campus is located along a river in a residential neighborhood. The education program offers associate and bachelor’s degrees in early childhood education, with specializations in
offers associate and bachelor’s degrees in early childhood education (birth through age eight). It is also a riverfront school and is known for its technological innovation. Goodwin College is Connecticut’s leading career-focused nonprofit college.
Getting a Job as a Early Childhood Teacher in Connecticut
Several avenues can lead to a career in this dynamic field.
Public schools employ the vast majority of individuals seeking careers in early childhood education. View the Connecticut Alliance to apply for open positions, as well as obtain information about support services, job fairs, school districts and more.
Other employers to become familiar with are private schools, Head Start, and Montessori schools. Be sure to research the child-care centers in your local area, as many of these centers are in constant need of highly qualified teachers and assistant teachers. GreatSchools.org can also help you find top-rated preschools and elementary schools in your community.
Professional Organizations for Teachers
There are many professional organizations for teachers in the state of Connecticut sharing similar visions.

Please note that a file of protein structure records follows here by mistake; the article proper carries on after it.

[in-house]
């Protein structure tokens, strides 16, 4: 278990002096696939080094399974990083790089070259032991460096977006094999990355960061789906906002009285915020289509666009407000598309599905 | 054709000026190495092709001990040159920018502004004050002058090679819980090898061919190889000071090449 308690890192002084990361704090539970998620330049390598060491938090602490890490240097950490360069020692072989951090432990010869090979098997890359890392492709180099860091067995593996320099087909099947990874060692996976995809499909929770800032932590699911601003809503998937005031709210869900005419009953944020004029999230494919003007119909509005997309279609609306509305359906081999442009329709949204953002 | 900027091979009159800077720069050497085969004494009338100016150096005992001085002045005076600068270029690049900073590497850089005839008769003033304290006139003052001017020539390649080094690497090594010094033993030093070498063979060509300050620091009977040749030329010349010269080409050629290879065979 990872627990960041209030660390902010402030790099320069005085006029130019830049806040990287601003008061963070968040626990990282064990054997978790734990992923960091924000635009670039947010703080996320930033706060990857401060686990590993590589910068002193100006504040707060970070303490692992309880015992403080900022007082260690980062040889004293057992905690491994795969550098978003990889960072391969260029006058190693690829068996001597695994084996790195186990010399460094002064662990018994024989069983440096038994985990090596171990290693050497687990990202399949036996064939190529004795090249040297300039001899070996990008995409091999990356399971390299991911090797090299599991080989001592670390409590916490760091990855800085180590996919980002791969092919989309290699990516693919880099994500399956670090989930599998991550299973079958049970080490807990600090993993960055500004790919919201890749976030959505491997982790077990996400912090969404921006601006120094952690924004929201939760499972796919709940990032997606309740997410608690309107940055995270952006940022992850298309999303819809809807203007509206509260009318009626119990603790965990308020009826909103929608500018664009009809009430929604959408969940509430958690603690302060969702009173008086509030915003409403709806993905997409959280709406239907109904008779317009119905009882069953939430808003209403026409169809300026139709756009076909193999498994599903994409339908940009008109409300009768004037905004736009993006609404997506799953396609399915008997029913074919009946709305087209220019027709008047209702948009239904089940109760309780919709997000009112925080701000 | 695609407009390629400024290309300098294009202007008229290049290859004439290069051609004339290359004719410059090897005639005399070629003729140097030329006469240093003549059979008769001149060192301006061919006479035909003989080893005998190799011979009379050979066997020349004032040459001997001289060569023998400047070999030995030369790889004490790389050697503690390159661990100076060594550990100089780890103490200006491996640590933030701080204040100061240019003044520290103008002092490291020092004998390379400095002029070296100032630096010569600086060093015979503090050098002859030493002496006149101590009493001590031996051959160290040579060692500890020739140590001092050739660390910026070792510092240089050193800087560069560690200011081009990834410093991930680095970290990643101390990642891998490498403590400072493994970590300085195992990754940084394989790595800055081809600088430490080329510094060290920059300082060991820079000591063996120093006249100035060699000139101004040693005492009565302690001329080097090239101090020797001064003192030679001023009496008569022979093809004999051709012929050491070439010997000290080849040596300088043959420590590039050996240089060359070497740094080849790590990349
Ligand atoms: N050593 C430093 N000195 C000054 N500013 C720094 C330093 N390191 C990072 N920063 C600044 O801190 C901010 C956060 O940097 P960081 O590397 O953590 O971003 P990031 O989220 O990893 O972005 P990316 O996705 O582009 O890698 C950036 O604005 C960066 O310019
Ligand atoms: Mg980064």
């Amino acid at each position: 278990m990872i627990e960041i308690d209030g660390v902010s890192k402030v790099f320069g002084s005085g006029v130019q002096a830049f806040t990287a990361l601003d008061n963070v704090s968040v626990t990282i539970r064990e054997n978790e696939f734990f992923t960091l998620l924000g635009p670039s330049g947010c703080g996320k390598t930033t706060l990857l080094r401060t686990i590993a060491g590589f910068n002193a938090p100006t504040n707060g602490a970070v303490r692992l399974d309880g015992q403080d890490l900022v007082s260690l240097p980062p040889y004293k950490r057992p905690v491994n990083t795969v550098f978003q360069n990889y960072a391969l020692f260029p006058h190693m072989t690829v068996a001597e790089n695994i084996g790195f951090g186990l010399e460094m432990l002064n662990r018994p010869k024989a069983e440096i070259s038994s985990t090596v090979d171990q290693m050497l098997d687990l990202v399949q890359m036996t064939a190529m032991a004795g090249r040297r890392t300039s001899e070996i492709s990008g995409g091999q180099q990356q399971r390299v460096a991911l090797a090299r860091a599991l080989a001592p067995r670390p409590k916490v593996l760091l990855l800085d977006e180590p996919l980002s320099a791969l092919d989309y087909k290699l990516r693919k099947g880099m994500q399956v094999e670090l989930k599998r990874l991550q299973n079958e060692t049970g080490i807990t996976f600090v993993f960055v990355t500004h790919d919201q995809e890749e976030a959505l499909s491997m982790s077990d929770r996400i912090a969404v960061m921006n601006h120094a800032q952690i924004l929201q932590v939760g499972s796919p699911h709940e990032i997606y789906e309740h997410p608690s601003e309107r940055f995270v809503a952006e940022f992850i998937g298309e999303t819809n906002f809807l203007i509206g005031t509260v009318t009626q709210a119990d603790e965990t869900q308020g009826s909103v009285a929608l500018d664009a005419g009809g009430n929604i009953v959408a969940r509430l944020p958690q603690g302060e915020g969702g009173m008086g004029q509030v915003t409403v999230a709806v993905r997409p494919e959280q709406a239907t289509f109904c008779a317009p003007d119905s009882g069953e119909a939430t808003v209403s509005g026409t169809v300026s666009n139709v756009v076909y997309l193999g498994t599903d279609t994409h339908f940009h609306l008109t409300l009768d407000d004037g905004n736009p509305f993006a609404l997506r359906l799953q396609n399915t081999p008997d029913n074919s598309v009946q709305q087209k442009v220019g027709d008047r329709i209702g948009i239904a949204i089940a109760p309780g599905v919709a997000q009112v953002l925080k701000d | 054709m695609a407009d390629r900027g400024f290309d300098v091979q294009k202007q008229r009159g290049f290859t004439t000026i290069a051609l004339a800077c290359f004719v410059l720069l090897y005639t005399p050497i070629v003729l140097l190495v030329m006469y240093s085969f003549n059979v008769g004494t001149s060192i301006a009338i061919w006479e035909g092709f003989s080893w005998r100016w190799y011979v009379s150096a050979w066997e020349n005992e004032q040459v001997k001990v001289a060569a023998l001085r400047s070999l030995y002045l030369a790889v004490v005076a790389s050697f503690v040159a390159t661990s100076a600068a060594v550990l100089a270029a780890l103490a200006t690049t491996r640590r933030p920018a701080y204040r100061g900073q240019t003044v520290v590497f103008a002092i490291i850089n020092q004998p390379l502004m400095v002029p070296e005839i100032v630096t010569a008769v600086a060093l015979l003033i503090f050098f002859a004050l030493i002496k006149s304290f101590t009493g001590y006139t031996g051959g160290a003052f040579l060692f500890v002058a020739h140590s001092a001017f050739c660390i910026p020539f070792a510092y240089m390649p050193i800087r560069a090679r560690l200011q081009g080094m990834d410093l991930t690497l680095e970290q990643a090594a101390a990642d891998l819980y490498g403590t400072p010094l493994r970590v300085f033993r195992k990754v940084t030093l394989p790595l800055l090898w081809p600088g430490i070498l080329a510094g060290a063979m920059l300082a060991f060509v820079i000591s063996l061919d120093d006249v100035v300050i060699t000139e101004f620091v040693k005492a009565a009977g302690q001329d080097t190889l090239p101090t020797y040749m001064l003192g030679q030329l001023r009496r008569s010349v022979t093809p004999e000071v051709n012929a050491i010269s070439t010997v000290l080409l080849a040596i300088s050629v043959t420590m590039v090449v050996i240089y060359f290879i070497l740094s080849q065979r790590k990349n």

The Connecticut Education Association (CEA) has more than 43,000 members. It aims to improve the profession and local public schools. The organization has been going strong for 150 years and is affiliated with the National Education Association (NEA), the nation’s largest professional employee organization.
The Connecticut Association for the Education of Young Children (CAEYC) increases public awareness of the importance of early childhood education and provides professional development for educators. It is also an affiliate of the National Association for the Education of Young Children (NAEYC), an organization consisting of 80,000 members.
The Connecticut Early Childhood Alliance is an advocacy organization interested in benefiting children ages birth to eight. Their goal is to set children up for success prior to entering kindergarten. Members serve on committees and vote on the alliance policy agenda.
The Connecticut Early Childhood Education Cabinet encourages high-quality early childhood education among several programs in the state, including Head Start, child care and school readiness. The cabinet plays a key role in ensuring these services are provided to young children and families. All cabinet meetings are open to the public.
Connecticut ECE Bloggers
The Courant education blog provides articles about hot topics and issues existing in Connecticut schools, while the Connecticut Education Advocates blog advocates for the educational needs of children and families. A number of teachers also offer insightful information through their personal blogs.
The Elementary Technology blog is written by a veteran teacher of 21 years who is currently an education technology integrator for grades K through four. She offers ideas, tips and tricks that are trending in elementary schools today.